Wednesday, October 26, 2016

Remembering Good Times

Parked on an ideal overlook, nothing but the best company to indulge. Shot on the Olympus E-P3 paired with the M. Zuiko 12mm f/2.0, f/3.5 at 60" and ISO 200. Simpler times, simpler tools, easier focus.

Spent last night talking with a very close, very dear, friend who I haven't seen much of in the past couple years on account of his relocation to majestic (compared to the East Coast) Colorado. Ted. It's always a pleasure to engage him in conversation again, even though I wind up being a verbally befuddled mess with him over text messages. My mental agency inevitably regresses to my impressionable and scatterbrained early 20's whenever I engage with him, like a time capsule of developmental personality traits opened whenever we talk.

Hunting for things to write about today, I dove into the storied annals of my Flickr camera roll to get an idea of just what I'd been up to in past Octobers. Cruising the time wave back to 2012, I was pleasantly reminded of a damn fantastic trip he and I took down to Shenandoah National Park. Seems like I return there with some regularity anymore, deep down knowing that it's essentially a desperate reach to re-live the emotional bonds and states of mind discovered in those early, formative trips into the mountains with Ted.

I can't help but feeling, looking over those old photos, that I had a better sense of direction in those days. Suppose that's colored by the cognitive rose colored glasses of memory and nostalgia, but speaking strictly from the soberingly quantifiable analysis of my photos at the time, I was doing something different and can't for the life of me figure out how I ever had things so "figured out".

Rocks overlooking Shenandoah Valley proper. Shot on the Olympus E-P3 paired with the M. Zuiko 12mm f/2.0, f/4.0 at 60" and ISO 200. I am unyieldingly reminded of my oft overlooked passion for the square.

Frequently in our conversations, Ted remarks that he's never known someone so unyieldingly hard working as myself. I'm sure he means that statement with only the best intentions and encouragement, but particularly after hearing (reading) it last night, I couldn't help but incorporate the statement as a strong criticism of my unrelenting "battle rhythm" (damn corporate culture for coining this business lingo). He's certainly not the first person to indicate bewilderment that I manage to find time to breathe, but it's also not as poignant coming from anyone else. Ted happily confesses his experiences since moving out West have fostered a more hedonist (his words!) lifestyle. Meanwhile, I've doubled down on photography as my sole conduit of impact, sole hobby, the only thing from which to extract pleasure (and even then, the well is dry at times). Today, photography is integral, and I am incapable of imagining a version of myself not wholly driven by the pursuit of the image. It makes me wonder who I was, from Ted's perspective, before slowly narrowing my war path. I can't even turn my head enough to see where I came from anymore.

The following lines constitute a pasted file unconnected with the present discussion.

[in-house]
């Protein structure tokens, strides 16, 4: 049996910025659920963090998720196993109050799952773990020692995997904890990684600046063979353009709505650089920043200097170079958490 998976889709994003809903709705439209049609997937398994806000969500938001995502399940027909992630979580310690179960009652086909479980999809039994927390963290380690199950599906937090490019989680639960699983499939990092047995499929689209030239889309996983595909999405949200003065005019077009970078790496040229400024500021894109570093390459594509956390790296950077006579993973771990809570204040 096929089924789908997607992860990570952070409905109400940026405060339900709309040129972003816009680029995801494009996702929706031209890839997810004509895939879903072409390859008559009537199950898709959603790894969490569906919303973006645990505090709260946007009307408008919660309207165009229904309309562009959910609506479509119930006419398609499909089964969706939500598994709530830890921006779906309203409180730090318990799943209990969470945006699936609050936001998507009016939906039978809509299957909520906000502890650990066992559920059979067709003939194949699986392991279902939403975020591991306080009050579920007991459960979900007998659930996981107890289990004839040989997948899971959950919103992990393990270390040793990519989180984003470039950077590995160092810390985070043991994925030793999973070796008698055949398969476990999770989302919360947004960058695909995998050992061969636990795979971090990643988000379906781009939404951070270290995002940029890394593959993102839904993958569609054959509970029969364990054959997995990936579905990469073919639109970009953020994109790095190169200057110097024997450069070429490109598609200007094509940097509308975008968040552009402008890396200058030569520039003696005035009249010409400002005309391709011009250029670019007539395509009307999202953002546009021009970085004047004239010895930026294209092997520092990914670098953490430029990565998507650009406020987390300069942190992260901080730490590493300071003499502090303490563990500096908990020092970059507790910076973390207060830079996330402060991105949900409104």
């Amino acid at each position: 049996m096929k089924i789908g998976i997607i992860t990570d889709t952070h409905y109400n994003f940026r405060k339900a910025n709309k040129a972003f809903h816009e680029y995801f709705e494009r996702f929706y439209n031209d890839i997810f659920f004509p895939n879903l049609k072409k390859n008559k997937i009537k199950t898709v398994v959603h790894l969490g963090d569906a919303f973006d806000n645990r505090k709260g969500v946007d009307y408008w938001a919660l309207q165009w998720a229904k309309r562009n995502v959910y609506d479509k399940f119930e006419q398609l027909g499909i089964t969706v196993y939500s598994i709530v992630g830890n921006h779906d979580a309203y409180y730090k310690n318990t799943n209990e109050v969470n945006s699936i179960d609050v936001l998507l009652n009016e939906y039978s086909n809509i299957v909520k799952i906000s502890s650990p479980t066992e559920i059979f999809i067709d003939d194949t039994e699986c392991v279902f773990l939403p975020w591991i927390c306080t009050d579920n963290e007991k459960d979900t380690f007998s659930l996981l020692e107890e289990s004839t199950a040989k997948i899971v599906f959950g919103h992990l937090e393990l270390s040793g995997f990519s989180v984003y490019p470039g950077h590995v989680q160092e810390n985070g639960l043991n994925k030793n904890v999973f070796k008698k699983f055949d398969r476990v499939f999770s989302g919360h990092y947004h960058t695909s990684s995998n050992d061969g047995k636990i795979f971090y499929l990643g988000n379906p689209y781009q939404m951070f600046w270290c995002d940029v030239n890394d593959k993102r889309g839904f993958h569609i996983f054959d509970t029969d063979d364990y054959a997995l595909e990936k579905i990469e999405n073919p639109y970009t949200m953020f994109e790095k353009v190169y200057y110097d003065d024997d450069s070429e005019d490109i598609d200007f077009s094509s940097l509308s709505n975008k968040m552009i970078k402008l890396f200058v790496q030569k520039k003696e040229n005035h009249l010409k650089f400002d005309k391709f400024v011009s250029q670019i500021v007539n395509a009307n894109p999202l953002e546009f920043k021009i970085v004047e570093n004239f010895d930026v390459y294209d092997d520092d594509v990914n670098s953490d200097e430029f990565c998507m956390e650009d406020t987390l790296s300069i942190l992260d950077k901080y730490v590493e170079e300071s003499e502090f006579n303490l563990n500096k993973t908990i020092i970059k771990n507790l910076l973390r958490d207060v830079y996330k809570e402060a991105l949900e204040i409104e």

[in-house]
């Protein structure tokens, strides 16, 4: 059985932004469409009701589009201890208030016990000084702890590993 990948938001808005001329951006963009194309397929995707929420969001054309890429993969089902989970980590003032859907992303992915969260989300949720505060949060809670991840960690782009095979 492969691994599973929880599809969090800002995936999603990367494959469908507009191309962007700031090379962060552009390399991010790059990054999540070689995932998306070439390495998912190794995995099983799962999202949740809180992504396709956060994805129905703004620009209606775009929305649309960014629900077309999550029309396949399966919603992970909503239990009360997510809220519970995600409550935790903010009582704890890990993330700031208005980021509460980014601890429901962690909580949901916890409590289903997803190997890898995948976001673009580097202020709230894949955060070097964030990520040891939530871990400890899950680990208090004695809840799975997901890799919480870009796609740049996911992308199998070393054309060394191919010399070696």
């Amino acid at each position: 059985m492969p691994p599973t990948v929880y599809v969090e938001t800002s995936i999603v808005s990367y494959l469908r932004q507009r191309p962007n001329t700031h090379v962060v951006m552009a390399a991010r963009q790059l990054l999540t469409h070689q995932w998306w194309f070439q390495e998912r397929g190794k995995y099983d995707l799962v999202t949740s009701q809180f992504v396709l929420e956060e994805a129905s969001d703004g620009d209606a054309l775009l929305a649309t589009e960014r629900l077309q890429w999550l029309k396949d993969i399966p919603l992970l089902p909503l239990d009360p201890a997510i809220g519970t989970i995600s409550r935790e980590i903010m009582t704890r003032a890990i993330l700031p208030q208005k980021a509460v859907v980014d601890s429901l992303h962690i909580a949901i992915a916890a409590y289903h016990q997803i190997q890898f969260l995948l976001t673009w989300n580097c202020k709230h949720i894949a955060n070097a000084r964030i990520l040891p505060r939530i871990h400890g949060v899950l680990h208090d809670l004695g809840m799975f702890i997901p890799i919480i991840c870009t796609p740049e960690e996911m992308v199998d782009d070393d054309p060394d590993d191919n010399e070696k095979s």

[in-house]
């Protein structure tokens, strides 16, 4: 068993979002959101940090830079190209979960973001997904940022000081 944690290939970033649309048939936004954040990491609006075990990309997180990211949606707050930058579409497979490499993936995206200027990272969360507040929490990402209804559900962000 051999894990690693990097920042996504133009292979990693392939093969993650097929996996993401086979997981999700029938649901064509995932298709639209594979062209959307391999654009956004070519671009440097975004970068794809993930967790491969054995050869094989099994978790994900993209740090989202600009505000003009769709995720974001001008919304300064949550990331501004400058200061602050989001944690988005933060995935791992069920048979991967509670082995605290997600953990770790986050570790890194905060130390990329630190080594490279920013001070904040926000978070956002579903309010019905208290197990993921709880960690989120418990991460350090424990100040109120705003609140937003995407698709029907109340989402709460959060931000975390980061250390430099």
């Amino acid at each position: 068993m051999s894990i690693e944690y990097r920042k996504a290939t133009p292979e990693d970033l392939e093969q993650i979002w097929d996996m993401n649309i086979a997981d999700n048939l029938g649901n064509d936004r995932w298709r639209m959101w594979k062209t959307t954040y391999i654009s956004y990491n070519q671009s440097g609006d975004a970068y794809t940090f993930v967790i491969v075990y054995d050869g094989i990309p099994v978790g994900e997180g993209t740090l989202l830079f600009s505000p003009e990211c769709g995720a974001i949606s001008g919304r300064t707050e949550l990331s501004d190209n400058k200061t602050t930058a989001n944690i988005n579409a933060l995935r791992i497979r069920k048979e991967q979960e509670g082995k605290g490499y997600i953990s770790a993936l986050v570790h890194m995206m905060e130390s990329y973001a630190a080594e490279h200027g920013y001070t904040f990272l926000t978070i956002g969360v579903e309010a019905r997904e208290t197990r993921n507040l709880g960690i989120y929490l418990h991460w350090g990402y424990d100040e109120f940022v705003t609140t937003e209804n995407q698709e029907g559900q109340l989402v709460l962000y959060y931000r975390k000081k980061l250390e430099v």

Sometimes the mountains feel alone, no matter who or what your company. Shot on the Olympus E-P3 paired with the M. Zuiko 12mm f/2.0, shot at f/2.0 and 1.3", ISO 200.

I'm working on plans to fly out and visit Ted next month. Of course there's lots of crap to deal with at the onset of the new month, but it's a trip that needs to happen. Basic needs for a vacation of some sort aside, time with him helps me refocus, remember who I am (which sounds stupidly cliche, but applies quite literally). It is entirely possible I would distill into a logical automaton if not for such critical influences snapping my attention back to the disorganized, frantic beauty of human impulse, intuition, and glorious, unbridled passion.